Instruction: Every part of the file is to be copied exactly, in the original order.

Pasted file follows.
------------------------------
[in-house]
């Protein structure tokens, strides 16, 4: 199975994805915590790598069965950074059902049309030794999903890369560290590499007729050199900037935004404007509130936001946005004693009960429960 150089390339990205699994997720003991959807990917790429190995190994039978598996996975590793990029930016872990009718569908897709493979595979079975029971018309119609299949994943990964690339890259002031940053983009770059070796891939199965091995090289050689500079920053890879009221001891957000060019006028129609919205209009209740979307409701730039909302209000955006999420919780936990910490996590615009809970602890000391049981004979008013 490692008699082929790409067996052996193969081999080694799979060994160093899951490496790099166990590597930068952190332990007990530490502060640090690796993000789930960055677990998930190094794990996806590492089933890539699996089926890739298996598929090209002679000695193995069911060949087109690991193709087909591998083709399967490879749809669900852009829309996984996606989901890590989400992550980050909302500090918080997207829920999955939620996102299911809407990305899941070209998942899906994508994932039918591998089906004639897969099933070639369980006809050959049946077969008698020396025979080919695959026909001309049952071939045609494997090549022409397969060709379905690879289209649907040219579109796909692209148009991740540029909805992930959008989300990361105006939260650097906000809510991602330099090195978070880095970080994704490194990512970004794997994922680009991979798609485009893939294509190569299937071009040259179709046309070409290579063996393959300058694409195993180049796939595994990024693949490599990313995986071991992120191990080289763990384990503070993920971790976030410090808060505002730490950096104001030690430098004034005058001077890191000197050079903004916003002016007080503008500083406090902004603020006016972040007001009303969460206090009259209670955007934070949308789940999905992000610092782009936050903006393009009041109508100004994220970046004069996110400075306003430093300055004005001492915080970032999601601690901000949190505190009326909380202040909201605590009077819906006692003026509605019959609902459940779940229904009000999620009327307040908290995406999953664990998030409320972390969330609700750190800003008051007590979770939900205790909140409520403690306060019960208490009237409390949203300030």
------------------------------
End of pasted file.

[in-house]
């Protein structure tokens, strides 16, 4: 199975994805915590790598069965950074059902049309030794999903890369560290590499007729050199900037935004404007509130936001946005004693009960429960 150089390339990205699994997720003991959807990917790429190995190994039978598996996975590793990029930016872990009718569908897709493979595979079975029971018309119609299949994943990964690339890259002031940053983009770059070796891939199965091995090289050689500079920053890879009221001891957000060019006028129609919205209009209740979307409701730039909302209000955006999420919780936990910490996590615009809970602890000391049981004979008013 490692008699082929790409067996052996193969081999080694799979060994160093899951490496790099166990590597930068952190332990007990530490502060640090690796993000789930960055677990998930190094794990996806590492089933890539699996089926890739298996598929090209002679000695193995069911060949087109690991193709087909591998083709399967490879749809669900852009829309996984996606989901890590989400992550980050909302500090918080997207829920999955939620996102299911809407990305899941070209998942899906994508994932039918591998089906004639897969099933070639369980006809050959049946077969008698020396025979080919695959026909001309049952071939045609494997090549022409397969060709379905690879289209649907040219579109796909692209148009991740540029909805992930959008989300990361105006939260650097906000809510991602330099090195978070880095970080994704490194990512970004794997994922680009991979798609485009893939294509190569299937071009040259179709046309070409290579063996393959300058694409195993180049796939595994990024693949490599990313995986071991992120191990080289763990384990503070993920971790976030410090808060505002730490950096104001030690430098004034005058001077890191000197050079903004916003002016007080503008500083406090902004603020006016972040007001009303969460206090009259209670955007934070949308789940999905992000610092782009936050903006393009009041109508100004994220970046004069996110400075306003430093300055004005001492915080970032999601601690901000949190505190009326909380202040909201605590009077819906006692003026509605019959609902459940779940229904009000999620009327307040908290995406999953664990998030409320972390969330609700750190800003008051007590979770939900205790909140409520403690306060019960208490009237409390949203300030």